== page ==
The ruble hit a new record low against the dollar yesterday, of 38 rubles per dollar: partly due to a corresponding two-year low in oil prices, as well as a new round of Western sanctions against Russia. Thanks to Washington’s banning Western companies from working with Russia’s oil giants, Gazprom Neft may require alternative equipment providers in order to meet production targets at its Prirazlomnoye oil field in the Arctic. Western service firms Halliburton and Schlumberger are also likely to lose a combined $4 billion in revenue fro the restrictions. Prime Minister Dmitry Medvedev says the sanctions are a test of Russia’s strength, and urged officials ‘not to succumb to the temptation of easy solutions’. Finance Minister Anton Siluanov says Russia will create a multi-billion-dollar fund next year to support companies hit by sanctions; part of the money will come from the 100 billion rubles left over from this year’s budget. Crimea is seeking $2.1 billion from Moscow for new investment projects. Ksenia Batanova, the chief producer at independent and occasionally oppositionist television channel Dozhd (Rain), has been attacked and robbed near her apartment building.
TODAY: Regional elections see low turnout and reports of falsifications; extended U.S. sanctions target energy sector and raise doubts about Arctic projects; crisis fund to help sanction-affected companies on the cards; plans for railway to bypass Ukraine; Orthodox Church takes to the air waves.
United Russia candidates have reportedly shown a strong performance in the regional elections which were held yesterday. Whilst the Central Election Commission claimed it had received no complaints throughout the day, the leader of St. Petersburg’s branch of the A Just Russia party, Oksana Dmitriyeva, has announced that her party would not recognise the results in the city on the basis that the elections were not free. Yabloko leader Sergei Mitrokhin has indicated that his party might follow suit in the case of the Moscow City Duma. Golos has received 656 complaints of electoral violations in the polls which also had a low turnout; the Moscow Times estimates 15-20% attendance. At 45%-60% (depending on which source you use) turnout was considerably higher in Crimea, whose first ever vote in a parliamentary election since the reunification with Russia in mid-March saw United Russia apparently glean 70% of votes. Reports of pressure to vote for the party of power have emerged in the case of newly absorbed region.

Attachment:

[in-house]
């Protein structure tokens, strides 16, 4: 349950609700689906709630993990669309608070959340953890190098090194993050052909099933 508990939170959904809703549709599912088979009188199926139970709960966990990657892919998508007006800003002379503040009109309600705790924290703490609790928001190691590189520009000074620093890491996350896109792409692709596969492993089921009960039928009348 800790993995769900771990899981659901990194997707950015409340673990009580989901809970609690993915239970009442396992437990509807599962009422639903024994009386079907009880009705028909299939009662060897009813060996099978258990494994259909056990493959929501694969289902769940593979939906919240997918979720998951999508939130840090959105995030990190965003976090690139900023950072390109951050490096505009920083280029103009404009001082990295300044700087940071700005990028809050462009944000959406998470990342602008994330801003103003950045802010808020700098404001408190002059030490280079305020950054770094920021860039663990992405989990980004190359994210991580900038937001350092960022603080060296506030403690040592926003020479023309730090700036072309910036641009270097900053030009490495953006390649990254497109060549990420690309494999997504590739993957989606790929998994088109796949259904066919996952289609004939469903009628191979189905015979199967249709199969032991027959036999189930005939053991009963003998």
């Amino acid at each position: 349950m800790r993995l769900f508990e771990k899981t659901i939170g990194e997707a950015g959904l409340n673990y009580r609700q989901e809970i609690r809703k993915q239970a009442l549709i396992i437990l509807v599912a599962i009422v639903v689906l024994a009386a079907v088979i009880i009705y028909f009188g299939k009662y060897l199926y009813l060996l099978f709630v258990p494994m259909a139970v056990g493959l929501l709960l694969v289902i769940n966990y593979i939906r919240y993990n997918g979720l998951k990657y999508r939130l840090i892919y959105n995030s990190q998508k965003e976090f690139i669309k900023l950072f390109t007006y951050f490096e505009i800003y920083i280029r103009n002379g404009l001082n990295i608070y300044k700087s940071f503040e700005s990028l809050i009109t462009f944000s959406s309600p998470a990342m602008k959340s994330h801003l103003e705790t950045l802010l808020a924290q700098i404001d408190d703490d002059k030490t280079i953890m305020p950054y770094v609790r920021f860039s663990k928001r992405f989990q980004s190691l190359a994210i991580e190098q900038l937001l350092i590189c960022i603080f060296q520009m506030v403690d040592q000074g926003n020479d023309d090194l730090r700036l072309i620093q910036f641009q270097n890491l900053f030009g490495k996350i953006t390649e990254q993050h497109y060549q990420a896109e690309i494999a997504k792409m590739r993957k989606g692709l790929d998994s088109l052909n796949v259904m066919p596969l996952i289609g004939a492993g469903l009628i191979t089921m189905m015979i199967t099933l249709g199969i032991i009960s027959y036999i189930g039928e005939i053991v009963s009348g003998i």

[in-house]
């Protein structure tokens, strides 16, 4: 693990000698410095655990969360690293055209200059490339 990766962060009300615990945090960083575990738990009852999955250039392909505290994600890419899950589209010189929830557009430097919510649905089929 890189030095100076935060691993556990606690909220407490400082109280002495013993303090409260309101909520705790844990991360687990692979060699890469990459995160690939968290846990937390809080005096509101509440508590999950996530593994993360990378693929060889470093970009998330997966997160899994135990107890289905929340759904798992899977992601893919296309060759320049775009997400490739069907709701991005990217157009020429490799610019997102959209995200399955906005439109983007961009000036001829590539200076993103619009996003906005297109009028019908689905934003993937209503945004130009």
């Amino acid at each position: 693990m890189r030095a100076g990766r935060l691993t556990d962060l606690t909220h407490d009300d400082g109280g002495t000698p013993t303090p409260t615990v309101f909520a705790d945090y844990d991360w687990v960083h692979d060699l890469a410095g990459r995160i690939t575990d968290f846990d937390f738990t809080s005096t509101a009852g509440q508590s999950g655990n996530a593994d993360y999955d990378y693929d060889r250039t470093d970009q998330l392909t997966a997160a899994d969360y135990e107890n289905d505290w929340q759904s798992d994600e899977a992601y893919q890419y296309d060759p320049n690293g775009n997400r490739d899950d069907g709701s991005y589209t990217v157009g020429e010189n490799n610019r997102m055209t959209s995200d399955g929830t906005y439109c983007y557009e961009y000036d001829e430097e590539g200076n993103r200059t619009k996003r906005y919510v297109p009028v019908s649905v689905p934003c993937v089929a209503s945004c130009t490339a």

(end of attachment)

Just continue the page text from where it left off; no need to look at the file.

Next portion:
As this paper goes to press, New Zealand is a handful of days away from perhaps the most significant election in the country’s history. One key issue for consideration is the status of the Trans-Pacific Partnership Agreement (TPPA), a comprehensive free trade agreement involving a dozen countries including New Zealand, still in the negotiation phase. The TPPA would give the world’s most aggressive economy – the United States (U.S.) – access to New Zealand’s markets and to the mechanism of investor/state arbitration against New Zealand, while stripping the New Zealand Parliament of its authority over much of the country’s trade and business.
This paper addresses five systemic aspects of the TPPA: (1) the asymmetry of the trade relationship between New Zealand and the U.S.; (2) the secrecy and lack of transparency that permits unequal bargaining positions between producers and consumers throughout the free trade area; (3) the capture of the entire trading relationship by U.S. special interest groups which instrumentalise the office of the United States Trade Representative (USTR) to sanction and coerce countries into adopting U.S. corporate interests; (4) the tendency by the U.S. to legislate extra-territorially for other sovereign countries; and (5) the disparity between the trade negotiation process and New Zealand’s ability to maintain its rule-of-law standard.